Today’s Outlook Through a Historical Lens
November 21, 2022
Read Time 2 MIN
With volatility continuing to whipsaw the market, CEO Jan van Eck joined the Howard Lindzon podcast to discuss what investors should expect in the coming quarters. The conversation centered on three key points, with Jan using a historical lens to explain the current market environment and the likely path forward:
- Studying history is valuable because many of the problems we face today have been experienced before, especially from a policy perspective (8:00)
- The connection between the current market environment and the 1970s, and the reasons why Jan thinks bonds will outperform (12:15)
- Investors should brace themselves for an extended period of rising and falling inflation, with a mean level significantly above the Fed’s 2% target (19:25)
What the 1970s Can Teach Us About the Future Path for Bonds
When interest rates are low, an increase in rates usually does a lot of damage to bonds, which is what we’ve seen so far this year. 2022 has been the worst year for bonds since 1976. Looking at the latter half of the 1970s, however, rates increased from 5% to 10%, yet bonds kept making money.
There are two reasons for this. First, an increase in interest rates from 5% to 6% is much less dramatic than a move from 1% to 2%. Second, if you’re getting paid a coupon of 6–7% and you reinvest it, that has a tremendous compounding effect. Based on this, we think bonds are an attractive place to be.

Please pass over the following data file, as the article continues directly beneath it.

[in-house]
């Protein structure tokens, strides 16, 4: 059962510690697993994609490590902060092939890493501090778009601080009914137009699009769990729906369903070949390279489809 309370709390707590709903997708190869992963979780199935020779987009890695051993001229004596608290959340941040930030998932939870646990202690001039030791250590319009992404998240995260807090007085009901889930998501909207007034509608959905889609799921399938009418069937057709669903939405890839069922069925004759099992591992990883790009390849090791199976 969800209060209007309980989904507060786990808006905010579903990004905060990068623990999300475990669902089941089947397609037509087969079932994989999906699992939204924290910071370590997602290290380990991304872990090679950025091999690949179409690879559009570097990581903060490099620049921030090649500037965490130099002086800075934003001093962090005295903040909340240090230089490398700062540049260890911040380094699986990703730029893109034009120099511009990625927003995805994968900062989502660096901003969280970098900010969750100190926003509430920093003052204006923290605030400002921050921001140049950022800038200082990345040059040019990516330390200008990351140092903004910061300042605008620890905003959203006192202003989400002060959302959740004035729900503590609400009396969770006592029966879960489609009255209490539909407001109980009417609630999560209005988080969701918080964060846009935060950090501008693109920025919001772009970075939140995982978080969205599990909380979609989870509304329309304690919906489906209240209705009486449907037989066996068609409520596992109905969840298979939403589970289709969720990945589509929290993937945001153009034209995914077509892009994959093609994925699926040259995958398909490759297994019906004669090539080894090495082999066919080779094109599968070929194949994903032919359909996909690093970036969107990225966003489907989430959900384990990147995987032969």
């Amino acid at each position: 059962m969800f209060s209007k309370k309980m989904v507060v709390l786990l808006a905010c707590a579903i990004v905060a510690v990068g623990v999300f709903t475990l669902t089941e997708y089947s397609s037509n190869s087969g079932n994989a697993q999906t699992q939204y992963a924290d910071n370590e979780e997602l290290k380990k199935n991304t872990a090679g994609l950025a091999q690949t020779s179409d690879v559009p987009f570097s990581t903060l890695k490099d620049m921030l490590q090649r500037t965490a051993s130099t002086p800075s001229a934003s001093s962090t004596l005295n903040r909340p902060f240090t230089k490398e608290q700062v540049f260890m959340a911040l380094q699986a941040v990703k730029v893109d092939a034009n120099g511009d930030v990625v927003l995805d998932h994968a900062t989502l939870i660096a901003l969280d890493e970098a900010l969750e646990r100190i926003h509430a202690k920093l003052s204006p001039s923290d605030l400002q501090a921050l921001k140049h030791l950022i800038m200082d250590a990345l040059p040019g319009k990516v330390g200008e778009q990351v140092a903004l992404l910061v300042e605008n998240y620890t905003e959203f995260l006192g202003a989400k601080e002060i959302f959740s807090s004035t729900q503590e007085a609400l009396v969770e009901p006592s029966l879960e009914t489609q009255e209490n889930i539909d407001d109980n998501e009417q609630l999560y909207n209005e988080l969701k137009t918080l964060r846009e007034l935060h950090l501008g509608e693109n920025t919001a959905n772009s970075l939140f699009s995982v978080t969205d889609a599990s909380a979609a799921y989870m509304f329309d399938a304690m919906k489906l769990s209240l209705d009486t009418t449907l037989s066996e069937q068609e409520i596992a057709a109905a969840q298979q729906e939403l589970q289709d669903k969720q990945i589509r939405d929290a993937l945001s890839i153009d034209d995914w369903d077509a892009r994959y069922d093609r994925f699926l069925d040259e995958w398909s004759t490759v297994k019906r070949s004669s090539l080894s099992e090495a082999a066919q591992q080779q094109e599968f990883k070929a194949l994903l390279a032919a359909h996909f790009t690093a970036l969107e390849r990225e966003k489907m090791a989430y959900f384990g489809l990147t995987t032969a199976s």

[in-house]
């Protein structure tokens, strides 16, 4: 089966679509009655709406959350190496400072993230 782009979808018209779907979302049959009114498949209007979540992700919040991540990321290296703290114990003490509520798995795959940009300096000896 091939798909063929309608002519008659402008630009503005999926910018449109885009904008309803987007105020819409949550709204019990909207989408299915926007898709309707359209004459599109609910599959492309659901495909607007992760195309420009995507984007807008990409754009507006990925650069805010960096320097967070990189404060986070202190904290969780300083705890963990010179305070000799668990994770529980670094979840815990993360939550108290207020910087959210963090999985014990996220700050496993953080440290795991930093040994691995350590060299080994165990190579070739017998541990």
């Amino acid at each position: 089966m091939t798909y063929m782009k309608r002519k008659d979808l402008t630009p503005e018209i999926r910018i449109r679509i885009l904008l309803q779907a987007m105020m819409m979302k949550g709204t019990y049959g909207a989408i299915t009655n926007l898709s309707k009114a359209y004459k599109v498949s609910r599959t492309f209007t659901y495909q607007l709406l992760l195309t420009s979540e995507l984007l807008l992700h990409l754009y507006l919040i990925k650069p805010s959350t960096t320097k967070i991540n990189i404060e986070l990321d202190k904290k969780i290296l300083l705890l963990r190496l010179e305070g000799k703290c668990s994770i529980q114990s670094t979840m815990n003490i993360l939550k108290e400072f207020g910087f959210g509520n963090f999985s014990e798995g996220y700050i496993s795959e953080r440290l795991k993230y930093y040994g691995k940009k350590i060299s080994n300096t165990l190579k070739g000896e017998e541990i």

Don’t Expect Current Market Conditions to Change Anytime Soon
There are three things investors are currently facing:
- Monetary policy is tight.
- Fiscal policy is tightening and unlikely to be stimulative.
- We’re in a major global slowdown, if not a global recession.
These conditions are going to be sticking around for a while, and what the markets are looking at now is the pressure on corporate profitability. Stocks are down because the P/E ratios are down, but earnings are still flat. We don’t know yet what earnings will be like, so there will be a lot of information for equity investors to gather over the next few quarters.
Monetary and fiscal policy, as well as global growth, are all contractionary. However, we favor fixed income—based on guidance from the 1970s—and commodity equities, which are very attractively priced and poised for growth.
Other highlights include:
- Current labor market dynamics (23:10)
- The outlook for crypto and digital assets (29:00)
- Bitcoin vs. gold (33:00)
You can listen to the full podcast here: Panic with Friends - Howard Lindzon: Jan van Eck of VanEck Funds on Global Markets, Deglobalization, and Rising Interest Rates on Apple Podcasts.
Bitcoin (BTC) is a decentralized digital currency, without a central bank or single administrator, that can be sent from user to user on the peer-to-peer bitcoin network without the need for intermediaries.
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